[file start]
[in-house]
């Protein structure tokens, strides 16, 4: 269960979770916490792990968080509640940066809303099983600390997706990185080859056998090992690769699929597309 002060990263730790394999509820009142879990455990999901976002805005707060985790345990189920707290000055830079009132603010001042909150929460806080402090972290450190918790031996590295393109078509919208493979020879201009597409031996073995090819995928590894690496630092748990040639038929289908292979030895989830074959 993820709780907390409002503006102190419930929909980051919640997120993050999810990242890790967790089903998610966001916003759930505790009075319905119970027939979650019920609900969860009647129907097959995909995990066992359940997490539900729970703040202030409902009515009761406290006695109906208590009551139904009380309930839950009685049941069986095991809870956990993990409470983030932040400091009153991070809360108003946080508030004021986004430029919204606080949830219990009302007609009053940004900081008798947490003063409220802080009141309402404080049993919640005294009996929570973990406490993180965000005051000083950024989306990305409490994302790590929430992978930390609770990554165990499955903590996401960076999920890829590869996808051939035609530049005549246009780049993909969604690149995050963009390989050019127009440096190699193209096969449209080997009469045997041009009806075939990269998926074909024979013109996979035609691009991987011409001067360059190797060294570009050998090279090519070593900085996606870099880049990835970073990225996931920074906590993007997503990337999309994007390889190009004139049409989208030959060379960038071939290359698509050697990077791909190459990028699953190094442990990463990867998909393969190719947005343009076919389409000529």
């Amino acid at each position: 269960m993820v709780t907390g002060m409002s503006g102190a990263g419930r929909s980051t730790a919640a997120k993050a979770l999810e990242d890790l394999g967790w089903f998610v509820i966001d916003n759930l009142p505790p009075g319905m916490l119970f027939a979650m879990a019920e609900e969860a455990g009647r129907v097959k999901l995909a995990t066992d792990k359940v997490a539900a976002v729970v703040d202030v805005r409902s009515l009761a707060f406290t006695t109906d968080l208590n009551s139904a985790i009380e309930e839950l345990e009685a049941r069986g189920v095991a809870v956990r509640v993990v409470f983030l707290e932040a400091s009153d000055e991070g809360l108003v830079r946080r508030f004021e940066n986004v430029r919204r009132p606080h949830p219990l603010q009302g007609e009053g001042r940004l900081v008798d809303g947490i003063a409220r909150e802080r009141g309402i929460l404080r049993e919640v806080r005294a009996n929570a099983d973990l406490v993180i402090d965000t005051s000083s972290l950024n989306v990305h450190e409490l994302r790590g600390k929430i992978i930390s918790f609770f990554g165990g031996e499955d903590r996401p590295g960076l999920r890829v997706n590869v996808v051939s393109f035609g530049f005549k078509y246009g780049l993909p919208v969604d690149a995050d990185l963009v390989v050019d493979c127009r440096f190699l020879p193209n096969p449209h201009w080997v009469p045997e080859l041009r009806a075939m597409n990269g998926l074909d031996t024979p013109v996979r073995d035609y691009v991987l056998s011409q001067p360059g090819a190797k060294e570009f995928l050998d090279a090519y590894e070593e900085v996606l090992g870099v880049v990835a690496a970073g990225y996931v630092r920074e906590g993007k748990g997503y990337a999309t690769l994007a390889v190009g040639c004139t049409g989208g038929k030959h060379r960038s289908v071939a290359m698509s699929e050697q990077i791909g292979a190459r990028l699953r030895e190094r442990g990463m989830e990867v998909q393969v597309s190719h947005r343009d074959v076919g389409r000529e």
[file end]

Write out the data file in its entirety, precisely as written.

[in-house]
């Protein structure tokens, strides 16, 4: 269960979770916490792990968080509640940066809303099983600390997706990185080859056998090992690769699929597309 002060990263730790394999509820009142879990455990999901976002805005707060985790345990189920707290000055830079009132603010001042909150929460806080402090972290450190918790031996590295393109078509919208493979020879201009597409031996073995090819995928590894690496630092748990040639038929289908292979030895989830074959 993820709780907390409002503006102190419930929909980051919640997120993050999810990242890790967790089903998610966001916003759930505790009075319905119970027939979650019920609900969860009647129907097959995909995990066992359940997490539900729970703040202030409902009515009761406290006695109906208590009551139904009380309930839950009685049941069986095991809870956990993990409470983030932040400091009153991070809360108003946080508030004021986004430029919204606080949830219990009302007609009053940004900081008798947490003063409220802080009141309402404080049993919640005294009996929570973990406490993180965000005051000083950024989306990305409490994302790590929430992978930390609770990554165990499955903590996401960076999920890829590869996808051939035609530049005549246009780049993909969604690149995050963009390989050019127009440096190699193209096969449209080997009469045997041009009806075939990269998926074909024979013109996979035609691009991987011409001067360059190797060294570009050998090279090519070593900085996606870099880049990835970073990225996931920074906590993007997503990337999309994007390889190009004139049409989208030959060379960038071939290359698509050697990077791909190459990028699953190094442990990463990867998909393969190719947005343009076919389409000529």
């Amino acid at each position: 269960m993820v709780t907390g002060m409002s503006g102190a990263g419930r929909s980051t730790a919640a997120k993050a979770l999810e990242d890790l394999g967790w089903f998610v509820i966001d916003n759930l009142p505790p009075g319905m916490l119970f027939a979650m879990a019920e609900e969860a455990g009647r129907v097959k999901l995909a995990t066992d792990k359940v997490a539900a976002v729970v703040d202030v805005r409902s009515l009761a707060f406290t006695t109906d968080l208590n009551s139904a985790i009380e309930e839950l345990e009685a049941r069986g189920v095991a809870v956990r509640v993990v409470f983030l707290e932040a400091s009153d000055e991070g809360l108003v830079r946080r508030f004021e940066n986004v430029r919204r009132p606080h949830p219990l603010q009302g007609e009053g001042r940004l900081v008798d809303g947490i003063a409220r909150e802080r009141g309402i929460l404080r049993e919640v806080r005294a009996n929570a099983d973990l406490v993180i402090d965000t005051s000083s972290l950024n989306v990305h450190e409490l994302r790590g600390k929430i992978i930390s918790f609770f990554g165990g031996e499955d903590r996401p590295g960076l999920r890829v997706n590869v996808v051939s393109f035609g530049f005549k078509y246009g780049l993909p919208v969604d690149a995050d990185l963009v390989v050019d493979c127009r440096f190699l020879p193209n096969p449209h201009w080997v009469p045997e080859l041009r009806a075939m597409n990269g998926l074909d031996t024979p013109v996979r073995d035609y691009v991987l056998s011409q001067p360059g090819a190797k060294e570009f995928l050998d090279a090519y590894e070593e900085v996606l090992g870099v880049v990835a690496a970073g990225y996931v630092r920074e906590g993007k748990g997503y990337a999309t690769l994007a390889v190009g040639c004139t049409g989208g038929k030959h060379r960038s289908v071939a290359m698509s699929e050697q990077i791909g292979a190459r990028l699953r030895e190094r442990g990463m989830e990867v998909q393969v597309s190719h947005r343009d074959v076919g389409r000529e």